Airbnb has become the largest hotel chain in the World, Uber expanded against large protests from the taxi industry and the Lending Club got listed on Wall Street. The sharing economy will generate revenues up to $335 billion by 2025, and Uber alone is valued at $ 41 billion.
The millennial generation has expressed a lack of trust in incumbents and is craving an alternative, and would rather trust peers over brands. With predictions of the sharing economy affecting nearly all industries, venture capitalists are pouring investments into what is hopefully the next Uber.
But in reality the sharing economy is not about sharing at all. New sharing services are in fact commercial platforms that move distribution from traditional distribution to digital ecosystems. The sharing economy is merely a business model favoring digital ecosystems.
Most successful services associated by the sharing economy are essentially all about convenience, cost efficiency and ease of access rather than sharing and social interactions. The fundamental of the sharing economy lies in trust and despite common belief only 19% of millennials believe that people can be trusted.
But building trust is a time-consuming process. This is made possible by big data and analytics, measuring your trustworthiness based on everything from how you fill out forms online to who your Facebook friends are.
The second central element of the sharing economy is centered on the transaction. By implementing financial infrastructure as an integrated part of the platforms, friction related to payments, settlement and insurance is significantly removed.
For incumbents, the sharing economy is a disruptive force that is challenging the playbook of existing markets. For workers, the sharing economy can both provide a secondary income for some, as well as supporting freelancers. For regulators it is the time to adapt rather than prevent and prohibit.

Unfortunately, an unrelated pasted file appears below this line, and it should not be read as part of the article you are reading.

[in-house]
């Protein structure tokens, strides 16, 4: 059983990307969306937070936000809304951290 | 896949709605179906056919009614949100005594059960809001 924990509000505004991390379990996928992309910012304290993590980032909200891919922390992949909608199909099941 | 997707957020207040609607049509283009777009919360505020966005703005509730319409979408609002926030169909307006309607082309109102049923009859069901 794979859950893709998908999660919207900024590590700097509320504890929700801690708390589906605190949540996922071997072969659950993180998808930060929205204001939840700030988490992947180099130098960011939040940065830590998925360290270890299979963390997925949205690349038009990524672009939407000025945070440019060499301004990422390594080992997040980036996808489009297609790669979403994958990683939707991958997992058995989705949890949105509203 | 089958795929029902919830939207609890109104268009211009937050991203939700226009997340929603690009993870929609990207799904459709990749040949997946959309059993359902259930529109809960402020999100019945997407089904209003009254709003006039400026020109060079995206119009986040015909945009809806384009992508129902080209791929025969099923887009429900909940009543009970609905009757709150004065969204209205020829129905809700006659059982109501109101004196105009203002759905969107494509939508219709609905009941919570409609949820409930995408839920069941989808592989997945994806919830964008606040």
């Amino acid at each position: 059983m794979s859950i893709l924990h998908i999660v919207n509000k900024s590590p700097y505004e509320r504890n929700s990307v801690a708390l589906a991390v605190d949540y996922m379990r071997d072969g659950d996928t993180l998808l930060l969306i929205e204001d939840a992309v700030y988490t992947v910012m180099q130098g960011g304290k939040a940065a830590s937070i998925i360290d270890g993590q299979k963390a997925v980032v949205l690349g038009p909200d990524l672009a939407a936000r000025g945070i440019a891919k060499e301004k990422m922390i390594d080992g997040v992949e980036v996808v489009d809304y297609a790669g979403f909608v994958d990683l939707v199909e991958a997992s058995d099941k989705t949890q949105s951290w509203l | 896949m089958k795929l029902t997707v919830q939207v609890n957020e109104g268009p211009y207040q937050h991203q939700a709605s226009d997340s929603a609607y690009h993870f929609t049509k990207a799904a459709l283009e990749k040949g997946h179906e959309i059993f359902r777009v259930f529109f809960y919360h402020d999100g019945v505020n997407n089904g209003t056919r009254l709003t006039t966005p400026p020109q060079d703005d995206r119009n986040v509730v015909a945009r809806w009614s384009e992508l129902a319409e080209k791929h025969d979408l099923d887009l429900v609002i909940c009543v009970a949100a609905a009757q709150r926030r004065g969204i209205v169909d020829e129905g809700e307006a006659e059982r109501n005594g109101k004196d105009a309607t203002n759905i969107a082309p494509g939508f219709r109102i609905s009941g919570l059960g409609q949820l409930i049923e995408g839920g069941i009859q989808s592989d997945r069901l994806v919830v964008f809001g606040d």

Considering these characteristics, it is safe to assume that neither Uber drivers, Airbnb homeowners or the investors and founders of Airbnb, Uber and Google have no altruistic motives in the sharing economy.
The sharing economy is merely a business model favoring digital ecosystems, where the factors of production are no longer the value drivers, but the customer and user relationship and related data are the most important assets.
This challenges how we view ownership of both the means of production as well as the value of labor, and whether services offered through the platforms are offered by an individual or corporation are indifferent.
As a socio-economic system the sharing economy has been both associated with socialism as well as free-market capitalism. The sharing economy can be viewed as a digital feudalistic system where both individuals and companies become vassals who provide and rent services at the grace of digital ecosystems like Google, Facebook, Uber and Airbnb.
After all, when everyone is equal there will always be room for someone to be more equal than others.